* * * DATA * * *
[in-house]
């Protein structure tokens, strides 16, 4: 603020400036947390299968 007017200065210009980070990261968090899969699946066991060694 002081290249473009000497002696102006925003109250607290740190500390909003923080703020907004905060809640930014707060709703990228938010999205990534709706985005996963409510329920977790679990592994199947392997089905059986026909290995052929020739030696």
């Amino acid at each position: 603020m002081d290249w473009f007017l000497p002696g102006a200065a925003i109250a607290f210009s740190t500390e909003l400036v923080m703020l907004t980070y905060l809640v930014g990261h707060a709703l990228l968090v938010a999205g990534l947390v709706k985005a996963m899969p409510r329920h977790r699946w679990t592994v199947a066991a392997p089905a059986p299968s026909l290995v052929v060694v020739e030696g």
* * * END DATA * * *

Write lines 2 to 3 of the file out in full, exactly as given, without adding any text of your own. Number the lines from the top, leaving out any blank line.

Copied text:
């Protein structure tokens, strides 16, 4: 603020400036947390299968 007017200065210009980070990261968090899969699946066991060694 002081290249473009000497002696102006925003109250607290740190500390909003923080703020907004905060809640930014707060709703990228938010999205990534709706985005996963409510329920977790679990592994199947392997089905059986026909290995052929020739030696």
């Amino acid at each position: 603020m002081d290249w473009f007017l000497p002696g102006a200065a925003i109250a607290f210009s740190t500390e909003l400036v923080m703020l907004t980070y905060l809640v930014g990261h707060a709703l990228l968090v938010a999205g990534l947390v709706k985005a996963m899969p409510r329920h977790r699946w679990t592994v199947a066991a392997p089905a059986p299968s026909l290995v052929v060694v020739e030696g």